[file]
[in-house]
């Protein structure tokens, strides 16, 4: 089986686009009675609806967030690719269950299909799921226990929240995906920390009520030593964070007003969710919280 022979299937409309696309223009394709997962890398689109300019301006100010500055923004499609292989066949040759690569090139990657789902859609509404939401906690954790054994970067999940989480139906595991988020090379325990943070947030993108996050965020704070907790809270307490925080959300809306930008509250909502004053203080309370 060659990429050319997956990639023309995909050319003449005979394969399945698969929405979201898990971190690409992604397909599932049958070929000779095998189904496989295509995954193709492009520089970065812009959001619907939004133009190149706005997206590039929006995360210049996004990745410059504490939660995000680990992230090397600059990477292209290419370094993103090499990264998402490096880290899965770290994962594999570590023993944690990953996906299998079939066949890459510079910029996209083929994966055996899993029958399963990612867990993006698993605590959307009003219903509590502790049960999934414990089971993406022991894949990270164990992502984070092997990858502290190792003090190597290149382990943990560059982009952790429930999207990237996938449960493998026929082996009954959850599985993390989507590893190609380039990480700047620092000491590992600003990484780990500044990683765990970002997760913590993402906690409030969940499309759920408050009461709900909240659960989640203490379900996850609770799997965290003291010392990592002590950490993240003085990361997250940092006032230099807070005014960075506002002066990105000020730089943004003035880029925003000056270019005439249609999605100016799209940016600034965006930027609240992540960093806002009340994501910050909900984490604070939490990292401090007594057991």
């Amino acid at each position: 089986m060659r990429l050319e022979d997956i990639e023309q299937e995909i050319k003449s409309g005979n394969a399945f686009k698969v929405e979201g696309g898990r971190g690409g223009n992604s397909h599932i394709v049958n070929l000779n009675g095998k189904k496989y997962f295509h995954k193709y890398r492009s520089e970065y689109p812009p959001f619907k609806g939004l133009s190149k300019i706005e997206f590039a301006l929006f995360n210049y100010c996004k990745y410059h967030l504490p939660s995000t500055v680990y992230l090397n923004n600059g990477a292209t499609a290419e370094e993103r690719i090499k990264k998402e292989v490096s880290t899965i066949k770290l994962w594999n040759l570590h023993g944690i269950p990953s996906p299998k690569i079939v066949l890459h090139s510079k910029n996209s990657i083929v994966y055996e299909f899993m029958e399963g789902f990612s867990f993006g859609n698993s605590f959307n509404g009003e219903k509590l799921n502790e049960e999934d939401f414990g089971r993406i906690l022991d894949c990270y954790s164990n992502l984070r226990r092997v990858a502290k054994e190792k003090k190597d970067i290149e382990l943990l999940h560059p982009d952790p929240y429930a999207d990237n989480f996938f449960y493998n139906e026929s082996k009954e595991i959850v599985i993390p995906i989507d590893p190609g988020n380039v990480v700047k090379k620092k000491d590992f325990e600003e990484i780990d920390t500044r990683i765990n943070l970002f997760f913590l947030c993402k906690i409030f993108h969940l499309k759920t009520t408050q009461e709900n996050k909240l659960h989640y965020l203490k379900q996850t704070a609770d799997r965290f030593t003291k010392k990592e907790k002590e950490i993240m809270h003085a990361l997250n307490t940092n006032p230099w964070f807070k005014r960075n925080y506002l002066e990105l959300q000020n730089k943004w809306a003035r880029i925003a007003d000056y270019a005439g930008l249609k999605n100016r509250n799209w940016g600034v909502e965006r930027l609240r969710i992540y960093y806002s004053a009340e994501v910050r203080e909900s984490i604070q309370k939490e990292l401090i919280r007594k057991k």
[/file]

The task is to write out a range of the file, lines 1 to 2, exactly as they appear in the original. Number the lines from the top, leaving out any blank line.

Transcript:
[in-house]
């Protein structure tokens, strides 16, 4: 089986686009009675609806967030690719269950299909799921226990929240995906920390009520030593964070007003969710919280 022979299937409309696309223009394709997962890398689109300019301006100010500055923004499609292989066949040759690569090139990657789902859609509404939401906690954790054994970067999940989480139906595991988020090379325990943070947030993108996050965020704070907790809270307490925080959300809306930008509250909502004053203080309370 060659990429050319997956990639023309995909050319003449005979394969399945698969929405979201898990971190690409992604397909599932049958070929000779095998189904496989295509995954193709492009520089970065812009959001619907939004133009190149706005997206590039929006995360210049996004990745410059504490939660995000680990992230090397600059990477292209290419370094993103090499990264998402490096880290899965770290994962594999570590023993944690990953996906299998079939066949890459510079910029996209083929994966055996899993029958399963990612867990993006698993605590959307009003219903509590502790049960999934414990089971993406022991894949990270164990992502984070092997990858502290190792003090190597290149382990943990560059982009952790429930999207990237996938449960493998026929082996009954959850599985993390989507590893190609380039990480700047620092000491590992600003990484780990500044990683765990970002997760913590993402906690409030969940499309759920408050009461709900909240659960989640203490379900996850609770799997965290003291010392990592002590950490993240003085990361997250940092006032230099807070005014960075506002002066990105000020730089943004003035880029925003000056270019005439249609999605100016799209940016600034965006930027609240992540960093806002009340994501910050909900984490604070939490990292401090007594057991």